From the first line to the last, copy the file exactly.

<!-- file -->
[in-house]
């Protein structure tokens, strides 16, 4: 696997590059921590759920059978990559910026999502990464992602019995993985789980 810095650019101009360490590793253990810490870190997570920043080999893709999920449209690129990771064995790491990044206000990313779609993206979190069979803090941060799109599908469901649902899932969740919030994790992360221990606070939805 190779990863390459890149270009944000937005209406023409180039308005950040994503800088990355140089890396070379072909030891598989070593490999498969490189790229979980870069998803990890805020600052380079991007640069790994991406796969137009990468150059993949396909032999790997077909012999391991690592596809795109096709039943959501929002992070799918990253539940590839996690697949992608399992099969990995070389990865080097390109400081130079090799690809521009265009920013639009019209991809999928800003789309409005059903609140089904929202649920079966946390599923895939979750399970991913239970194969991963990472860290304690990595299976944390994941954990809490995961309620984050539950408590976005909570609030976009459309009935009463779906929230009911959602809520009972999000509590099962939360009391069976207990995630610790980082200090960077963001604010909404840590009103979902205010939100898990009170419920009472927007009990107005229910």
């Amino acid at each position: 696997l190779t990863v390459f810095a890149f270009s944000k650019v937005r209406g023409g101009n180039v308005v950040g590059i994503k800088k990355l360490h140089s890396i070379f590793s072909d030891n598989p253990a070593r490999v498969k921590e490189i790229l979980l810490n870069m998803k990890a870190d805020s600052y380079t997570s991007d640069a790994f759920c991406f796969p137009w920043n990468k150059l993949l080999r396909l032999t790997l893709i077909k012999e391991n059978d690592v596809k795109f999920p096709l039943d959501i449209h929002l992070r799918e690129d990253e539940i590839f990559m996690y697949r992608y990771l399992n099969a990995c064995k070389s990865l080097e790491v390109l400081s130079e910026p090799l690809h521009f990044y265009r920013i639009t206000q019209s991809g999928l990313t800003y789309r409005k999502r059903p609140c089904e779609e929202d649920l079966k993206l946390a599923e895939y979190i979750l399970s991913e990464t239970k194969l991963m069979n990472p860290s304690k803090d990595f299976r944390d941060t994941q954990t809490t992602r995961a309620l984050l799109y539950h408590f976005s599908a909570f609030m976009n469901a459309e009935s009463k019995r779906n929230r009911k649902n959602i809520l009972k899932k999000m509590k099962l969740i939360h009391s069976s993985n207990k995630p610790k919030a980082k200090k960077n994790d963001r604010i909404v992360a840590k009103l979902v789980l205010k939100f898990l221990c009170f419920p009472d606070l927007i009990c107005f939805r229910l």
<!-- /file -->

[in-house]
């Protein structure tokens, strides 16, 4: 696997590059921590759920059978990559910026999502990464992602019995993985789980 810095650019101009360490590793253990810490870190997570920043080999893709999920449209690129990771064995790491990044206000990313779609993206979190069979803090941060799109599908469901649902899932969740919030994790992360221990606070939805 190779990863390459890149270009944000937005209406023409180039308005950040994503800088990355140089890396070379072909030891598989070593490999498969490189790229979980870069998803990890805020600052380079991007640069790994991406796969137009990468150059993949396909032999790997077909012999391991690592596809795109096709039943959501929002992070799918990253539940590839996690697949992608399992099969990995070389990865080097390109400081130079090799690809521009265009920013639009019209991809999928800003789309409005059903609140089904929202649920079966946390599923895939979750399970991913239970194969991963990472860290304690990595299976944390994941954990809490995961309620984050539950408590976005909570609030976009459309009935009463779906929230009911959602809520009972999000509590099962939360009391069976207990995630610790980082200090960077963001604010909404840590009103979902205010939100898990009170419920009472927007009990107005229910």
């Amino acid at each position: 696997l190779t990863v390459f810095a890149f270009s944000k650019v937005r209406g023409g101009n180039v308005v950040g590059i994503k800088k990355l360490h140089s890396i070379f590793s072909d030891n598989p253990a070593r490999v498969k921590e490189i790229l979980l810490n870069m998803k990890a870190d805020s600052y380079t997570s991007d640069a790994f759920c991406f796969p137009w920043n990468k150059l993949l080999r396909l032999t790997l893709i077909k012999e391991n059978d690592v596809k795109f999920p096709l039943d959501i449209h929002l992070r799918e690129d990253e539940i590839f990559m996690y697949r992608y990771l399992n099969a990995c064995k070389s990865l080097e790491v390109l400081s130079e910026p090799l690809h521009f990044y265009r920013i639009t206000q019209s991809g999928l990313t800003y789309r409005k999502r059903p609140c089904e779609e929202d649920l079966k993206l946390a599923e895939y979190i979750l399970s991913e990464t239970k194969l991963m069979n990472p860290s304690k803090d990595f299976r944390d941060t994941q954990t809490t992602r995961a309620l984050l799109y539950h408590f976005s599908a909570f609030m976009n469901a459309e009935s009463k019995r779906n929230r009911k649902n959602i809520l009972k899932k999000m509590k099962l969740i939360h009391s069976s993985n207990k995630p610790k919030a980082k200090k960077n994790d963001r604010i909404v992360a840590k009103l979902v789980l205010k939100f898990l221990c009170f419920p009472d606070l927007i009990c107005f939805r229910l």